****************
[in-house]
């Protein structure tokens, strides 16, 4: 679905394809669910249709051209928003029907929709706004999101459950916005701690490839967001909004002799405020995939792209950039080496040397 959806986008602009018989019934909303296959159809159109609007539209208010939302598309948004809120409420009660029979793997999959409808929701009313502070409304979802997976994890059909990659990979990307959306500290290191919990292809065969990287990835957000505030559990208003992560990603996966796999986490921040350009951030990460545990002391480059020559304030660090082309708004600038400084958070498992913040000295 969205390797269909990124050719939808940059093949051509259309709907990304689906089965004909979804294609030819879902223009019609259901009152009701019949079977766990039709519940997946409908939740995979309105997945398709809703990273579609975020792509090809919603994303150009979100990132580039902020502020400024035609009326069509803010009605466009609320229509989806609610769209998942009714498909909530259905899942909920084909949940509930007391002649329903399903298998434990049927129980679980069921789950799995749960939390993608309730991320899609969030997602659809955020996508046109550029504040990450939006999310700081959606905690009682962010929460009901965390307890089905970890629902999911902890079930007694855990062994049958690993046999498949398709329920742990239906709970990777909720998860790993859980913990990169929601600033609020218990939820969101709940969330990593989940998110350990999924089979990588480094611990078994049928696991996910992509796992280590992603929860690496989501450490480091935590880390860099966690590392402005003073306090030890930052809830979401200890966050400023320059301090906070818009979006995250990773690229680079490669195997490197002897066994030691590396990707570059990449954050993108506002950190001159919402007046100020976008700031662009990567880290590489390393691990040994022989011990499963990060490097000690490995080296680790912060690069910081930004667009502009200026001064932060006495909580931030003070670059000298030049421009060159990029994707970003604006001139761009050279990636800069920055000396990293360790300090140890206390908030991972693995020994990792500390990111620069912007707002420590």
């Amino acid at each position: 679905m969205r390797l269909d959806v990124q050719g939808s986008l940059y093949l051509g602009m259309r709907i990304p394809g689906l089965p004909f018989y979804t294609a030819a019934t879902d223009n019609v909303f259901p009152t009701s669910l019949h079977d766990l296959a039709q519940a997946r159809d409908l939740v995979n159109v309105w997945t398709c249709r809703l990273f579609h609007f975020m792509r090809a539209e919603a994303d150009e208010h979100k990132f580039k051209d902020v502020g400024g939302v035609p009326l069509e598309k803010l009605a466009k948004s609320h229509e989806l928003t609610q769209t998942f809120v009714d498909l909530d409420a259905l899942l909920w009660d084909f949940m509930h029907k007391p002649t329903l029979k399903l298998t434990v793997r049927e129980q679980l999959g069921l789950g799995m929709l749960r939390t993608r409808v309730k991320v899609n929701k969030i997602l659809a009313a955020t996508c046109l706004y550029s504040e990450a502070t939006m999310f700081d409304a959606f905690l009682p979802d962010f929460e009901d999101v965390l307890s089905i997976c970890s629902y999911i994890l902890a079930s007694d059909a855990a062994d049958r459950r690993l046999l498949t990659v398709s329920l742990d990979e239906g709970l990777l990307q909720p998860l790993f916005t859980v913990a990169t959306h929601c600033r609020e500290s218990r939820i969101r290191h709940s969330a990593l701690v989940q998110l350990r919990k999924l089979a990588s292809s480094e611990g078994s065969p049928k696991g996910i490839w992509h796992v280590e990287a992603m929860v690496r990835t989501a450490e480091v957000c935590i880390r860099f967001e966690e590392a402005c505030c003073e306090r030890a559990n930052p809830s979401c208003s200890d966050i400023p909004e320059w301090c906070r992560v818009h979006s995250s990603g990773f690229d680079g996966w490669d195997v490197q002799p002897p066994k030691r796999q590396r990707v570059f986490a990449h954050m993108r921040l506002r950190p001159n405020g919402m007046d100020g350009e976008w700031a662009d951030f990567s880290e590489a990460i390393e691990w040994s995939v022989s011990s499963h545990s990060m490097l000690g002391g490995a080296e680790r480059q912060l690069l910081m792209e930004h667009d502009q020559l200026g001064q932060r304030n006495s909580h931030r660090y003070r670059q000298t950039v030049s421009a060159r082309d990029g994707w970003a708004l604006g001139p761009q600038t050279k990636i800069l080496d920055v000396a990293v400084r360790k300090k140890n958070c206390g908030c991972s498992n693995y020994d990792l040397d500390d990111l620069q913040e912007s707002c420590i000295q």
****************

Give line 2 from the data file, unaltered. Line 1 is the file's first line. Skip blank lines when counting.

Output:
């Protein structure tokens, strides 16, 4: 679905394809669910249709051209928003029907929709706004999101459950916005701690490839967001909004002799405020995939792209950039080496040397 959806986008602009018989019934909303296959159809159109609007539209208010939302598309948004809120409420009660029979793997999959409808929701009313502070409304979802997976994890059909990659990979990307959306500290290191919990292809065969990287990835957000505030559990208003992560990603996966796999986490921040350009951030990460545990002391480059020559304030660090082309708004600038400084958070498992913040000295 969205390797269909990124050719939808940059093949051509259309709907990304689906089965004909979804294609030819879902223009019609259901009152009701019949079977766990039709519940997946409908939740995979309105997945398709809703990273579609975020792509090809919603994303150009979100990132580039902020502020400024035609009326069509803010009605466009609320229509989806609610769209998942009714498909909530259905899942909920084909949940509930007391002649329903399903298998434990049927129980679980069921789950799995749960939390993608309730991320899609969030997602659809955020996508046109550029504040990450939006999310700081959606905690009682962010929460009901965390307890089905970890629902999911902890079930007694855990062994049958690993046999498949398709329920742990239906709970990777909720998860790993859980913990990169929601600033609020218990939820969101709940969330990593989940998110350990999924089979990588480094611990078994049928696991996910992509796992280590992603929860690496989501450490480091935590880390860099966690590392402005003073306090030890930052809830979401200890966050400023320059301090906070818009979006995250990773690229680079490669195997490197002897066994030691590396990707570059990449954050993108506002950190001159919402007046100020976008700031662009990567880290590489390393691990040994022989011990499963990060490097000690490995080296680790912060690069910081930004667009502009200026001064932060006495909580931030003070670059000298030049421009060159990029994707970003604006001139761009050279990636800069920055000396990293360790300090140890206390908030991972693995020994990792500390990111620069912007707002420590």